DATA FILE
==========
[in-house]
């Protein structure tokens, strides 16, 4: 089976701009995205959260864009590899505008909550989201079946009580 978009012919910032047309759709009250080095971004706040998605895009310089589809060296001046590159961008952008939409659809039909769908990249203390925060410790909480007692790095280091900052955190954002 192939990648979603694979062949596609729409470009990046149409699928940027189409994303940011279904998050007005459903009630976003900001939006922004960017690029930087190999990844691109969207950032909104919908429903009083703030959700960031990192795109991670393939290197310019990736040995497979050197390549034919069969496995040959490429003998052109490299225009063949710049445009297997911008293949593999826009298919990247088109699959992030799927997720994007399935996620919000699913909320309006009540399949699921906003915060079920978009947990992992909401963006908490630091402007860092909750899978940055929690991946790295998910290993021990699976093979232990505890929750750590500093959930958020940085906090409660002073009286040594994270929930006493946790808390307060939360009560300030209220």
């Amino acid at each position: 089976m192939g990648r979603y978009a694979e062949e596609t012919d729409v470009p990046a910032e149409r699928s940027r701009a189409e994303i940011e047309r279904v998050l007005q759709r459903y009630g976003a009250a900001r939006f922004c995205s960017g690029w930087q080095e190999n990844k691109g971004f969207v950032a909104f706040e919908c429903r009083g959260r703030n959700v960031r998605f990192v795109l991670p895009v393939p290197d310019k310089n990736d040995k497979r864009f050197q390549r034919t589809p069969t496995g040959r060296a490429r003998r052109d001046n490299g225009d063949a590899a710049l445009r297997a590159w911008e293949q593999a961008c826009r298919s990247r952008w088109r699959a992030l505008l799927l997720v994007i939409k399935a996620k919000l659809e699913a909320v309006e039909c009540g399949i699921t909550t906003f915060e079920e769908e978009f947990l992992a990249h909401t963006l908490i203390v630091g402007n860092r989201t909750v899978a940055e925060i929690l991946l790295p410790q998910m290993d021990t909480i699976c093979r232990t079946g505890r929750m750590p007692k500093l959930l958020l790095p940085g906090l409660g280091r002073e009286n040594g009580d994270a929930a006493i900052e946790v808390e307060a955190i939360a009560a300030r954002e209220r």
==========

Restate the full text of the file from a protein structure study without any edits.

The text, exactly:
[in-house]
């Protein structure tokens, strides 16, 4: 089976701009995205959260864009590899505008909550989201079946009580 978009012919910032047309759709009250080095971004706040998605895009310089589809060296001046590159961008952008939409659809039909769908990249203390925060410790909480007692790095280091900052955190954002 192939990648979603694979062949596609729409470009990046149409699928940027189409994303940011279904998050007005459903009630976003900001939006922004960017690029930087190999990844691109969207950032909104919908429903009083703030959700960031990192795109991670393939290197310019990736040995497979050197390549034919069969496995040959490429003998052109490299225009063949710049445009297997911008293949593999826009298919990247088109699959992030799927997720994007399935996620919000699913909320309006009540399949699921906003915060079920978009947990992992909401963006908490630091402007860092909750899978940055929690991946790295998910290993021990699976093979232990505890929750750590500093959930958020940085906090409660002073009286040594994270929930006493946790808390307060939360009560300030209220």
């Amino acid at each position: 089976m192939g990648r979603y978009a694979e062949e596609t012919d729409v470009p990046a910032e149409r699928s940027r701009a189409e994303i940011e047309r279904v998050l007005q759709r459903y009630g976003a009250a900001r939006f922004c995205s960017g690029w930087q080095e190999n990844k691109g971004f969207v950032a909104f706040e919908c429903r009083g959260r703030n959700v960031r998605f990192v795109l991670p895009v393939p290197d310019k310089n990736d040995k497979r864009f050197q390549r034919t589809p069969t496995g040959r060296a490429r003998r052109d001046n490299g225009d063949a590899a710049l445009r297997a590159w911008e293949q593999a961008c826009r298919s990247r952008w088109r699959a992030l505008l799927l997720v994007i939409k399935a996620k919000l659809e699913a909320v309006e039909c009540g399949i699921t909550t906003f915060e079920e769908e978009f947990l992992a990249h909401t963006l908490i203390v630091g402007n860092r989201t909750v899978a940055e925060i929690l991946l790295p410790q998910m290993d021990t909480i699976c093979r232990t079946g505890r929750m750590p007692k500093l959930l958020l790095p940085g906090l409660g280091r002073e009286n040594g009580d994270a929930a006493i900052e946790v808390e307060a955190i939360a009560a300030r954002e209220r």